This Wednesday, Vator and Bullpen will hold its first-ever Venture Shift event, a gathering of top-notch investors, angels, and entrepreneurs to explore the changing dynamics of the venture industry. One of the factors disrupting the status quo is the new capital flooding the early stages.
To this end, two panels will be focusing on how the new sources of funding have turned the venture ecosystem on its head, and which early-stage strategy is the best.
In preparation of those particular panels, Ezra Roizen suggested I create a cheat sheet for readers and attendees, given the number of interviews I've conducted with the new faces of venture capital. So, I decided to provide this cheat sheet - a look at several early-stage micro-venture capitalists I spoke with in the recent past. Here you can get an idea of their investment philosophies.
Jeff Clavier is the founder of SoftTech VC, which closed a $35 million round at the end of last year. He invests in 20 companies a year, applying "extreme discipline" on the sectors invested in and valuations paid. He focuses on building ownership in companies. At the seed stage, he tries to acquire 10% in a startup, if he leads a round, or 5%, if he follows in the round. Jeff invests between $100,000 to $500,000 in a $1 million to $1.5 million round. What does Jeff think of home runs? "As to home runs, we don't know," he said, in a recent interview via email. "But our basic assumption is that every opportunity has the ability to turn into a sustainable, scalable business that could generate10X our initial investment. Short-term flips are not interesting to us, though sometimes our companies get acquired early and we support our founder's decision (like Tapulous [Disney] and Milo [eBay])."
Dave McClure is the founder of 500Startups, a $30 million fund. His philosophy in early-stage investing is to invest in about 100 companies a year. Dave has a "diversified" portfolio strategy approach, betting that 20% to 30% of the companies will be successful enough to have his participation in a follow-on round. What Dave brings to the table is founder-friendly expecations. "We're more open to busineses that don't have to be homeruns," said Dave, explaining that the M&A market has changed in favor of more exits. A lot more non-tech public companies that are consumer facing will feel a lot of pressure to understand online channels, search and mobile. They'll be willing to spend $50 million to $100 million to acquire that knowledge, he said. Dave said he's willing to invest in companies that can generate revenue of $1 million to $3 million in its third year of operation, and have a post-money valuation of $10 million.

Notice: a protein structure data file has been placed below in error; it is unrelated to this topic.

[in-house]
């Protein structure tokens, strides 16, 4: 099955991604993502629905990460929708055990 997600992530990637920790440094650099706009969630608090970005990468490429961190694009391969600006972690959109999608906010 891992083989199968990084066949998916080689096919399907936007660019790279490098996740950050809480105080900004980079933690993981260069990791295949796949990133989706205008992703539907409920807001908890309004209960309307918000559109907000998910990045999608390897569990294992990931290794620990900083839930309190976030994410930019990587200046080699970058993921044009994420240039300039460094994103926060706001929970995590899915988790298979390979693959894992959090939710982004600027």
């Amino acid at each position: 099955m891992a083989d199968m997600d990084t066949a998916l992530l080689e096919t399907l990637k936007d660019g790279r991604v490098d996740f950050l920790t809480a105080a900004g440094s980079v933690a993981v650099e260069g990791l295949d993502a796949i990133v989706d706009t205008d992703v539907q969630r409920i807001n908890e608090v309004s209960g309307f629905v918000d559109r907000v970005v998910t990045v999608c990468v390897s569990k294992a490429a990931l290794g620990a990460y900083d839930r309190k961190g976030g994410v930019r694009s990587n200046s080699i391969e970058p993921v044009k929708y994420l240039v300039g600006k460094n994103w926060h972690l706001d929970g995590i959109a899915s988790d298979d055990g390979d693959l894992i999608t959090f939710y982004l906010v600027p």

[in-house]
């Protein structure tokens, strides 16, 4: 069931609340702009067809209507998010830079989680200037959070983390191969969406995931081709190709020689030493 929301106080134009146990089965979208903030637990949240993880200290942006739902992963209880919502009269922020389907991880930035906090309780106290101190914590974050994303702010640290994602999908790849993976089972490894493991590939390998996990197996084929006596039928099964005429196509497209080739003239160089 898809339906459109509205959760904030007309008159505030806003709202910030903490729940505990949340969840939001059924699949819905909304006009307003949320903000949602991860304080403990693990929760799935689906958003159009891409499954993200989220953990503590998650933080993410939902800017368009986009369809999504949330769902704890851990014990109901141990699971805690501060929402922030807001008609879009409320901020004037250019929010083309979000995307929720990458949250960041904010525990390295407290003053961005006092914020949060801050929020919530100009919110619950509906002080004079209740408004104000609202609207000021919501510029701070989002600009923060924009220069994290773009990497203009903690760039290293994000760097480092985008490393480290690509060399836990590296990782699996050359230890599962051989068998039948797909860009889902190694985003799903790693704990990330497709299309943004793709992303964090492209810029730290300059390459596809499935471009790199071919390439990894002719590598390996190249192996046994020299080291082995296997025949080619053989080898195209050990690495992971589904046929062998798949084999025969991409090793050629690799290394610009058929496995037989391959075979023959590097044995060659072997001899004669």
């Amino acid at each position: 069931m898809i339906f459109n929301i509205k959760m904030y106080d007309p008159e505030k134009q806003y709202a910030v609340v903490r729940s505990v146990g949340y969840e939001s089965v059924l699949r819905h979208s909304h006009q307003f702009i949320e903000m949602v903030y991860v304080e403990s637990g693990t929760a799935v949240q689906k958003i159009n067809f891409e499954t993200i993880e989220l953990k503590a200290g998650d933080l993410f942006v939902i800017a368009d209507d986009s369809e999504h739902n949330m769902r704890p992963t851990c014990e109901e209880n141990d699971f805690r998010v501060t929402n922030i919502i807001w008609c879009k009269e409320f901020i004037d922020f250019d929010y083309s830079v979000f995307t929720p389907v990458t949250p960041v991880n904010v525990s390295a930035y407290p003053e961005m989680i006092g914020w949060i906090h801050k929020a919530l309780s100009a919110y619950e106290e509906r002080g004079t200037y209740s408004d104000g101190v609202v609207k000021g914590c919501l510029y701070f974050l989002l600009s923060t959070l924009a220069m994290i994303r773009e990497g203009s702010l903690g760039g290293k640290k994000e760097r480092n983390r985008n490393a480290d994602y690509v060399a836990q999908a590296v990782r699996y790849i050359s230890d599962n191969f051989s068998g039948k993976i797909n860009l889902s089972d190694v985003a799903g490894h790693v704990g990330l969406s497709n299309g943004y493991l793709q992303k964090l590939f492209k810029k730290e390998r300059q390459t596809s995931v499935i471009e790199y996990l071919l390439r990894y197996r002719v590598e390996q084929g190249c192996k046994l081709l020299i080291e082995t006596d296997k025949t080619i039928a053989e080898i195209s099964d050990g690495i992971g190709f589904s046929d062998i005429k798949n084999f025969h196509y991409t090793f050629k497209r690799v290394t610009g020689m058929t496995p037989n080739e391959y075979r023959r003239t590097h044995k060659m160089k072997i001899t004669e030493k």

Mike Maples, Floodgate - Spotting Thunder Lizards interview
Mike founded Floodgate, which manages $75 million. He invests in startups seeking $200,000 to $500,000 on the low end to $1 million at the high end. Mike's philosophy is to hunt for Thunder Lizards. In other words, he's looking for home runs. There are a couple reasons for this: His own personal quirkiness and because high-tech is a winner-take-all business, he said, adding that winners have such disproportional success, only rational people would chase Thunder Lizards. Think of a company with a $150 million exit, he explained. A person would have to sell one of these every year for practically a decade to make that equivalent to a billion-dollar exit. It sounds rational, indeed. But it's a low-probability game that Mike is playing. Between 2003 and 2009, some 1500 startups received investments each year on average, according to his research. And, of that batch, eight had exits over $750 million and 80 had exits over $50 million. But that's not stopping him.